In a much-anticipated speech on August 27 as part of the Federal Reserve’s annual Jackson Hole, Wyoming, symposium, Chairman Jerome Powell said the economy has reached a point where it no longer needs as much policy support. That means the Fed likely will begin cutting the amount of bonds it buys each month before the end of the year, so long as economic progress continues. Based on statements from other central bank officials, a tapering announcement could come on September 22, the end of the Fed’s two-day meeting.

Our View We believe that the removal of monetary stimulus by the Federal Reserve will be gradual and come in stages. First, the Fed will talk about tapering, laying out a plan that includes timing and a trajectory. We expect to learn more details about this after the Fed meeting in September, including the reduction in monthly purchases. Next will come the actual reduction in asset purchases, which we think is likely to start late this year or early 2022. Finally, we think the Fed will tighten, which will come in the form of rate hikes sometime in 2023. Even after the Fed begins to taper and tighten, we believe that monetary policy conditions will remain accommodative for a while.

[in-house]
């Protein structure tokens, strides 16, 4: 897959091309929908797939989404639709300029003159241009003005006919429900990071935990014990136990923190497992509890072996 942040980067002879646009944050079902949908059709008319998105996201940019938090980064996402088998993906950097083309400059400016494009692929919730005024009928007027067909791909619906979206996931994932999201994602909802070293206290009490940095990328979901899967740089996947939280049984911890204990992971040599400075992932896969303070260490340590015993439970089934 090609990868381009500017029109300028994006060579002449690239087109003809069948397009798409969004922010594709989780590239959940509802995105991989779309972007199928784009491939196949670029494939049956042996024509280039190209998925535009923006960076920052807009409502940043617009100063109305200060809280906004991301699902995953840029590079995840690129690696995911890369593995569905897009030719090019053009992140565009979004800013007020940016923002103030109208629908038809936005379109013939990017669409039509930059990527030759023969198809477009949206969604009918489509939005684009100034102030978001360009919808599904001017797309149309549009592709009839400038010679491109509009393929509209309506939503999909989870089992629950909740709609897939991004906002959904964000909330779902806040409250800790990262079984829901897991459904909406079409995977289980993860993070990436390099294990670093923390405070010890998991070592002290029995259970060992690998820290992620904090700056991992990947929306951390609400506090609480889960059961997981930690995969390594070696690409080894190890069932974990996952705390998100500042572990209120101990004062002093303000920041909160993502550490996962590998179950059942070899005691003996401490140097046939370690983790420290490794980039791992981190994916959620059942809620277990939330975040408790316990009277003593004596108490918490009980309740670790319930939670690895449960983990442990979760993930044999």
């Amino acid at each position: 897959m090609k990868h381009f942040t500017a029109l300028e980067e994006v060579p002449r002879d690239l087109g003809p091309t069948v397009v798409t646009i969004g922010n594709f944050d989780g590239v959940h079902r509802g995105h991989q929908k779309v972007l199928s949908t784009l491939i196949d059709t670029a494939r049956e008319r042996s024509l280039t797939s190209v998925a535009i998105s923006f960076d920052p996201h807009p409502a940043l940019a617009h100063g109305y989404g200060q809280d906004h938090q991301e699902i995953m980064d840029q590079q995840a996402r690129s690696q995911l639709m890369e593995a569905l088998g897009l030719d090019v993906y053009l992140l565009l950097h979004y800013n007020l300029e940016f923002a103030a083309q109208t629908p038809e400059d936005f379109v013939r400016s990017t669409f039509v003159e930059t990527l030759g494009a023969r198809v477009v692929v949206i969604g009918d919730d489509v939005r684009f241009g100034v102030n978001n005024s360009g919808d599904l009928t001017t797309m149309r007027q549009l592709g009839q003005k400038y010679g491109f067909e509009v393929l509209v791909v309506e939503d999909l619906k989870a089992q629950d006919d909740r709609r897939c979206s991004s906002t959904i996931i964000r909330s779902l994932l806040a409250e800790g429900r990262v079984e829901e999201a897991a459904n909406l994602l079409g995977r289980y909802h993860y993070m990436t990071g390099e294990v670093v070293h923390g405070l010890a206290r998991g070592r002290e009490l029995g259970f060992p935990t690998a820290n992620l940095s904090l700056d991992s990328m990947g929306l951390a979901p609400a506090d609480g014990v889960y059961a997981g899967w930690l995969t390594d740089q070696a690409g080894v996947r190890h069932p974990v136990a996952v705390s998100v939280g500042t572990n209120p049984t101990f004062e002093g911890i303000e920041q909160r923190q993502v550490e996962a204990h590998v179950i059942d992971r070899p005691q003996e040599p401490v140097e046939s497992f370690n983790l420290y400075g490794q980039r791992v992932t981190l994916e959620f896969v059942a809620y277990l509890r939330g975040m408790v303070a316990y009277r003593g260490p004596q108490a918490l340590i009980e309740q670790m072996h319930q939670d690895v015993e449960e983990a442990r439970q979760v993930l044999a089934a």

Nonfarm payrolls grew by 235,000 versus consensus expectations for a gain of around 750,000 in August. Previous months’ gains were revised higher, however, and the unemployment rate fell to a new pandemic-era low of 5.2%. The impact of the delta variant of the coronavirus was clear as hiring in leisure and hospitality grounded to a halt. The NFIB small business survey showed the share of businesses reporting that jobs are hard to fill rose to its highest on record in August. The number of people not looking for work because of coronavirus concerns remained stuck in August at around 1.5 million for the third consecutive month.